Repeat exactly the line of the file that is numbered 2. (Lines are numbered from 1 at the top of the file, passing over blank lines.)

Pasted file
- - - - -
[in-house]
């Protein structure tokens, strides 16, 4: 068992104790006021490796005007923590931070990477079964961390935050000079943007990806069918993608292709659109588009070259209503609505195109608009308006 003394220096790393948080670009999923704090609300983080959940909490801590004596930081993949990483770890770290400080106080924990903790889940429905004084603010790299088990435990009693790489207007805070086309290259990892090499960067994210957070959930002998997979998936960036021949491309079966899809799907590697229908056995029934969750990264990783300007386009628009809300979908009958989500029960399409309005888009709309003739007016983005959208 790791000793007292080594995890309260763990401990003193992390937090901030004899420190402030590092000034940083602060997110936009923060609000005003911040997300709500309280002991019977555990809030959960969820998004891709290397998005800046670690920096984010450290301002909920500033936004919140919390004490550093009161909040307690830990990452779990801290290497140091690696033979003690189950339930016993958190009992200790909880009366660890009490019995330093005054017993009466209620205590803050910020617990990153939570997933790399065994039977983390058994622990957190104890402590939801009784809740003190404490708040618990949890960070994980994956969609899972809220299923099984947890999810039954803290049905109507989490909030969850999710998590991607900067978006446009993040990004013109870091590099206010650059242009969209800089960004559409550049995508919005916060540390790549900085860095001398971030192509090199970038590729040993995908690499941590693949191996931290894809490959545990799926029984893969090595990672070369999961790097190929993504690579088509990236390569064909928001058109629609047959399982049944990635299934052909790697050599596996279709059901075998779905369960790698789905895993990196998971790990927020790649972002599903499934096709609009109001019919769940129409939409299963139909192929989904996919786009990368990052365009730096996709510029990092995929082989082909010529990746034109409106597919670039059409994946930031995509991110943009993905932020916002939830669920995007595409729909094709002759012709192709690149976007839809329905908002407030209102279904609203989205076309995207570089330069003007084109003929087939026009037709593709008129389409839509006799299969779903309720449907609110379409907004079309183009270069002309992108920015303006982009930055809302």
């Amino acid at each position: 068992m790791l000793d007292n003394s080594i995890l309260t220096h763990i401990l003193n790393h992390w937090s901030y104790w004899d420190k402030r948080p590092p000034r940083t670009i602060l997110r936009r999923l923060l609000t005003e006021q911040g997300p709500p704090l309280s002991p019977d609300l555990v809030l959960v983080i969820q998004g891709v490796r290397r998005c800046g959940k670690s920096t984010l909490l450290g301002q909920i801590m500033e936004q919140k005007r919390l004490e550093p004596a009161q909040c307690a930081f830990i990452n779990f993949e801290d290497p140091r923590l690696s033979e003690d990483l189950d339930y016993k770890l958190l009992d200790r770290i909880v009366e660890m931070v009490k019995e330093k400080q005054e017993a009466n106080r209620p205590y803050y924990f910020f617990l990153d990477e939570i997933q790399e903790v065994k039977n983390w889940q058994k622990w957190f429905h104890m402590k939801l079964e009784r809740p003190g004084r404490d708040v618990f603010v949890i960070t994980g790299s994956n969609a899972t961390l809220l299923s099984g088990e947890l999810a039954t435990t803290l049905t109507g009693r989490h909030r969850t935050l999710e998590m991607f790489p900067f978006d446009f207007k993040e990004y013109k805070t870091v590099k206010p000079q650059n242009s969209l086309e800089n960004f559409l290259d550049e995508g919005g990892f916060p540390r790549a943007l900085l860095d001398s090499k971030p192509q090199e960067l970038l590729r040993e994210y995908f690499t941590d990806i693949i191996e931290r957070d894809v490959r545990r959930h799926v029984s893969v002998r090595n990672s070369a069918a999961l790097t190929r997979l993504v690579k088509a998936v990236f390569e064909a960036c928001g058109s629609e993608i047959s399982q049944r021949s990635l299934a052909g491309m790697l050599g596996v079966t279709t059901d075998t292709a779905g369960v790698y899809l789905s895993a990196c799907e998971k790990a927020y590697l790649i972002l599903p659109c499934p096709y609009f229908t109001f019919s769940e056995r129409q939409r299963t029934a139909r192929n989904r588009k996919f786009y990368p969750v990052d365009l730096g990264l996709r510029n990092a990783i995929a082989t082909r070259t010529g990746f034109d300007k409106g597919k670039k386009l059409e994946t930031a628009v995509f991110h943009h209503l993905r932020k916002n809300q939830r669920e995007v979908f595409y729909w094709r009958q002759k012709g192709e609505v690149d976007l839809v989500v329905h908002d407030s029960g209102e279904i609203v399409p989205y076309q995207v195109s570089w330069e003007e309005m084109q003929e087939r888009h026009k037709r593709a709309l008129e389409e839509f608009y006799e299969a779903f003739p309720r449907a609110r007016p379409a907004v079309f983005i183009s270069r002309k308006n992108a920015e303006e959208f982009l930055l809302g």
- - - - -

């Protein structure tokens, strides 16, 4: 068992104790006021490796005007923590931070990477079964961390935050000079943007990806069918993608292709659109588009070259209503609505195109608009308006 003394220096790393948080670009999923704090609300983080959940909490801590004596930081993949990483770890770290400080106080924990903790889940429905004084603010790299088990435990009693790489207007805070086309290259990892090499960067994210957070959930002998997979998936960036021949491309079966899809799907590697229908056995029934969750990264990783300007386009628009809300979908009958989500029960399409309005888009709309003739007016983005959208 790791000793007292080594995890309260763990401990003193992390937090901030004899420190402030590092000034940083602060997110936009923060609000005003911040997300709500309280002991019977555990809030959960969820998004891709290397998005800046670690920096984010450290301002909920500033936004919140919390004490550093009161909040307690830990990452779990801290290497140091690696033979003690189950339930016993958190009992200790909880009366660890009490019995330093005054017993009466209620205590803050910020617990990153939570997933790399065994039977983390058994622990957190104890402590939801009784809740003190404490708040618990949890960070994980994956969609899972809220299923099984947890999810039954803290049905109507989490909030969850999710998590991607900067978006446009993040990004013109870091590099206010650059242009969209800089960004559409550049995508919005916060540390790549900085860095001398971030192509090199970038590729040993995908690499941590693949191996931290894809490959545990799926029984893969090595990672070369999961790097190929993504690579088509990236390569064909928001058109629609047959399982049944990635299934052909790697050599596996279709059901075998779905369960790698789905895993990196998971790990927020790649972002599903499934096709609009109001019919769940129409939409299963139909192929989904996919786009990368990052365009730096996709510029990092995929082989082909010529990746034109409106597919670039059409994946930031995509991110943009993905932020916002939830669920995007595409729909094709002759012709192709690149976007839809329905908002407030209102279904609203989205076309995207570089330069003007084109003929087939026009037709593709008129389409839509006799299969779903309720449907609110379409907004079309183009270069002309992108920015303006982009930055809302």